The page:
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Serving Northern St. Louis County, Minnesota

Make dinner, make friends, make peace

Betty Firth
Posted 6/9/21

I’ve spent quite a bit of time writing grants in the past few years, and it occurred to me that maybe grant writing is the answer to a lifelong dream of mine: world peace. Do you remember the …

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Make dinner, make friends, make peace


I’ve spent quite a bit of time writing grants in the past few years, and it occurred to me that maybe grant writing is the answer to a lifelong dream of mine: world peace. Do you remember the quote from Robert Fulghum who wrote “Everything I Needed to Know I learned in Kindergarten”? He also attained some fame for his words quoted on many posters and bumper stickers: “It will be a great day when our schools have all the money they need, and our air force has to have a bake sale to buy a bomber.”
And I thought, “Well, the bake sale idea is never going to work. Those guys out buying bombers aren’t likely to know the difference between a brownie and a genoise, so trying to force them would just result in really bad bake sales.” But what if they were required to fill out grant applications to get the money they would need? This endeavor requires a pretty good command of the English language, which is not always one of the tip-top skills of those politicians grabbing for the mic and lobbying for their home district. Quantity and volume, yes, but not necessarily quality. Every question in a grant application allows only a limited number of words to address specific aspects of the funded activities, requiring the writer to be succinct and to the point. (See previous comment as to why this might be a challenge.)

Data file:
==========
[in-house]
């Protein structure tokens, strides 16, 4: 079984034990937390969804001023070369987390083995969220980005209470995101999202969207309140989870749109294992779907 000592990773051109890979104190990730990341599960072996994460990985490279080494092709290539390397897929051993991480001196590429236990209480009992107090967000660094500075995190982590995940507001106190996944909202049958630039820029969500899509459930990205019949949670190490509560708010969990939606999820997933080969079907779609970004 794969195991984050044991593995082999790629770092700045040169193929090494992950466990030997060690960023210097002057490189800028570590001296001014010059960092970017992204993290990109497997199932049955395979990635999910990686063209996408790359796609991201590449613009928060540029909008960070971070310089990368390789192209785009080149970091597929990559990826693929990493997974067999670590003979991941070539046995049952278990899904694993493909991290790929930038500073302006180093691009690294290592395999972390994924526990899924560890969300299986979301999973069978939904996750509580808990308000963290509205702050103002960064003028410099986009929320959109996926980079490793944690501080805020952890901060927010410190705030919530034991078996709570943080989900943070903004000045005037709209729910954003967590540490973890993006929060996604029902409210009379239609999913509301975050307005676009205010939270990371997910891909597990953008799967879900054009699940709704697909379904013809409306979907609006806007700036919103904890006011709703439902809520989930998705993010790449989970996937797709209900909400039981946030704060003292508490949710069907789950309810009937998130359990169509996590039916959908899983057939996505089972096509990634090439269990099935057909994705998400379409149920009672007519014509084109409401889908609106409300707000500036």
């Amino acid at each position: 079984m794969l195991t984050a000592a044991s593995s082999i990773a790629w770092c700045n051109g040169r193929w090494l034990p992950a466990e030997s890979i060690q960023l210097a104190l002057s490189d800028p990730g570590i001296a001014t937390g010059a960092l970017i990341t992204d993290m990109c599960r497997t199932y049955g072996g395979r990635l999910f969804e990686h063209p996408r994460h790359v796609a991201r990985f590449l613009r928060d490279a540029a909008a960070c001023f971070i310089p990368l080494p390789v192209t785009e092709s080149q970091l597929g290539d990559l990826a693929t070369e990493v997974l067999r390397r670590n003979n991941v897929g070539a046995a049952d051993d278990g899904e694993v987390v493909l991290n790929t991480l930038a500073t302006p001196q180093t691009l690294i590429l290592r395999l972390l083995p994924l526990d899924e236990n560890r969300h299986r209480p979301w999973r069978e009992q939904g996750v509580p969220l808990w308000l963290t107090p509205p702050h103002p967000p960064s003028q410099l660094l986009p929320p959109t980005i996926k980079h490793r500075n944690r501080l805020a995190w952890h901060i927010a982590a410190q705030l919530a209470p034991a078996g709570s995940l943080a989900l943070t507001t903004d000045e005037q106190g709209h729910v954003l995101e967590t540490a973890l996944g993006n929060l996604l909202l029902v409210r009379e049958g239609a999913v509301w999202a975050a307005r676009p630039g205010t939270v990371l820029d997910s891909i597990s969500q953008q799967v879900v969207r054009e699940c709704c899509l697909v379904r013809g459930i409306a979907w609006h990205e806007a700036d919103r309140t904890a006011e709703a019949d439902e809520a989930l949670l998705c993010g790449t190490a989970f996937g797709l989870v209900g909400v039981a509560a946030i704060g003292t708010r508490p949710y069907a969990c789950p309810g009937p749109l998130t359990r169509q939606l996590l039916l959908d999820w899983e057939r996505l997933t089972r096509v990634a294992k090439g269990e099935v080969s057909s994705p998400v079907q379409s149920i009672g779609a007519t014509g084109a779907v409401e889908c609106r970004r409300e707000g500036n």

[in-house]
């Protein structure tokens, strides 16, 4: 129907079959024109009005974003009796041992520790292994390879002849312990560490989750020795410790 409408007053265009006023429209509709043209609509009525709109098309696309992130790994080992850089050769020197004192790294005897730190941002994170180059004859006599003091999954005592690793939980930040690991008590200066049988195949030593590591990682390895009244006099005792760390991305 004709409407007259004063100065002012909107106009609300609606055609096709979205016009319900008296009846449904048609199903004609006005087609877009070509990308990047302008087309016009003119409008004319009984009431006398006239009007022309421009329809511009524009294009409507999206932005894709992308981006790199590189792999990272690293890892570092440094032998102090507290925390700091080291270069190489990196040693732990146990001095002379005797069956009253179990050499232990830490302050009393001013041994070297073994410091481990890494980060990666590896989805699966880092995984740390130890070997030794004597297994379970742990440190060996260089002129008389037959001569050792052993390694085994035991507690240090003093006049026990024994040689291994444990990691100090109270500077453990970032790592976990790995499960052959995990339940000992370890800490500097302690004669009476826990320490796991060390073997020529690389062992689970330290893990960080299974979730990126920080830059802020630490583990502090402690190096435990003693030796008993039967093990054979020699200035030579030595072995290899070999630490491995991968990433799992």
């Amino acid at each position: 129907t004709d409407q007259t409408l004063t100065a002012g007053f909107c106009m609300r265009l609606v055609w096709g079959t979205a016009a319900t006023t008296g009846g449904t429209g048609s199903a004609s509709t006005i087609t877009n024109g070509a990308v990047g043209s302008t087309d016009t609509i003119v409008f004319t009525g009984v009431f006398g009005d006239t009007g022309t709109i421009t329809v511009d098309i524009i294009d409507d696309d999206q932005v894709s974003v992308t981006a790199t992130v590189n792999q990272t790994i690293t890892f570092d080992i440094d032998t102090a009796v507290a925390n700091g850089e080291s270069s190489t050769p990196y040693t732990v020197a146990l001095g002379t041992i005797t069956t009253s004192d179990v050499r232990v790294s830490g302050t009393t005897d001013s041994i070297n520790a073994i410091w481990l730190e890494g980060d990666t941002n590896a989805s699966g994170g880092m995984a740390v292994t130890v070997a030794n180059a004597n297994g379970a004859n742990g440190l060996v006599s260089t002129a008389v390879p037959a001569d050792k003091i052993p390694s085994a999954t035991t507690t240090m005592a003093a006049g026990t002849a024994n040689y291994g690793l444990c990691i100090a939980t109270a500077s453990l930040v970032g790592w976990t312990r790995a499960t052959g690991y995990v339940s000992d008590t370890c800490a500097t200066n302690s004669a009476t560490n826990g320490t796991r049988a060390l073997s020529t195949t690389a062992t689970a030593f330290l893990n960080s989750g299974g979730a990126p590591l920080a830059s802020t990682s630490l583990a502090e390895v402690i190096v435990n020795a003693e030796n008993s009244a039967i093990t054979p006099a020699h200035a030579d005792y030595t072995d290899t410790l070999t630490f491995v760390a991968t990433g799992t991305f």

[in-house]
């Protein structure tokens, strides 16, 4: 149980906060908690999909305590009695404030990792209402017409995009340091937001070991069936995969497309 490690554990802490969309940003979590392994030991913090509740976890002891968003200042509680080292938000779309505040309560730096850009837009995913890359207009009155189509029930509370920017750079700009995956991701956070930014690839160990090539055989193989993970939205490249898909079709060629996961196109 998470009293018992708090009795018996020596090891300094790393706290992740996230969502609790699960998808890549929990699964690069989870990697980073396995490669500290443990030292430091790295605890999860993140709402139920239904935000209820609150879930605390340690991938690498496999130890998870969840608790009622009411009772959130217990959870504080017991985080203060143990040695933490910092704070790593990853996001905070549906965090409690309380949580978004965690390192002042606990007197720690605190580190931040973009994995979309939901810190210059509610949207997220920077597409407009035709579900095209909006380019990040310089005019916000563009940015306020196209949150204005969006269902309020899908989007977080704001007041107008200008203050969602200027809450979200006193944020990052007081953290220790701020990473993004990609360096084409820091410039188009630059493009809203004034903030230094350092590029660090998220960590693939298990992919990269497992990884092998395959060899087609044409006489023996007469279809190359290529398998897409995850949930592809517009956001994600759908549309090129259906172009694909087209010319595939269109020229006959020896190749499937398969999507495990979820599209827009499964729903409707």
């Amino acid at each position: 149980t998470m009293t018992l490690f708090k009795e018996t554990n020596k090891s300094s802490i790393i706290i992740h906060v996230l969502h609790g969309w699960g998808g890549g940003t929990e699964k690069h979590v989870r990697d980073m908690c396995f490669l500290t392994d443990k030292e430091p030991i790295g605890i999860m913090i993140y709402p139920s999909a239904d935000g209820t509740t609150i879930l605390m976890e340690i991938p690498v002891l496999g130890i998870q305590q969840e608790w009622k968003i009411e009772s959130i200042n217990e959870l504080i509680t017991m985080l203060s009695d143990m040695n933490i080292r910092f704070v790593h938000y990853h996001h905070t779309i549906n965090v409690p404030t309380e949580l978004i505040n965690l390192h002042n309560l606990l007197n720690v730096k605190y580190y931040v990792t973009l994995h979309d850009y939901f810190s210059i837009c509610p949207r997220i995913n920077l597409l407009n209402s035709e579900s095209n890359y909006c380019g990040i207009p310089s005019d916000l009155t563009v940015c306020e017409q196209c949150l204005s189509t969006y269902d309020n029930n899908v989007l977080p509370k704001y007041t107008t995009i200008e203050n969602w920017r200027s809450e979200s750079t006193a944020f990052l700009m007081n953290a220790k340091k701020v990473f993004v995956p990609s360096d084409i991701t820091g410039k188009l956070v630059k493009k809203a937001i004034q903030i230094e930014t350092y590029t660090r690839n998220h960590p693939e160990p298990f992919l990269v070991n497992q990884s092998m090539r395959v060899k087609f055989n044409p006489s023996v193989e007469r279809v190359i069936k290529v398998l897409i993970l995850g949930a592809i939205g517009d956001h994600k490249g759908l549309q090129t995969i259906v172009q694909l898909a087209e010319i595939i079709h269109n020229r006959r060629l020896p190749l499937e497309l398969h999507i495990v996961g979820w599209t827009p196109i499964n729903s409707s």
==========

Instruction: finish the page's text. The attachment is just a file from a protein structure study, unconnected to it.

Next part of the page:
Some pertinent questions could be: Will the profits from the sales of these weapons of destruction be distributed in a manner that will proportionately mirror the state’s geography and demographics?
Since the grants are funded with tax dollars, it is imperative that the employees of the applicant’s company also reflect the state’s demographics. Please document the jobs and levels of pay for all employees, including women, people of color, and older people.
Does the project have community support? Has the community been informed about the future use of these weapons, which might be against friends and relatives in their countries of origin? Please attach the press releases published with this information.
Funding decisions for grants are typically made by a panel comprised of people from various walks of life, interests, and skills. In the case of these Billions for Bombers grants, panel members should be comprised of artists, union members, teachers, people living on Social Security, and others who actually pay attention to where their tax dollars go.
I’m guessing that those politicians and military higher-ups would get so frustrated with the application process that they just might give up. Those who did persevere would face additional conditions before qualifying for any funds. They would need to meet at least five people from each country that bombs were to be used against. They would be required to engage in several activities with them, including 1) make a meal together with favorite foods from everyone, then sit down and share the meal; 2) read a bedtime story to at least three children in each country; 3) help build benches or Adirondack chairs together to put in public places; 4) sit together in public, greet passers-by, and absorb the daily life of the community.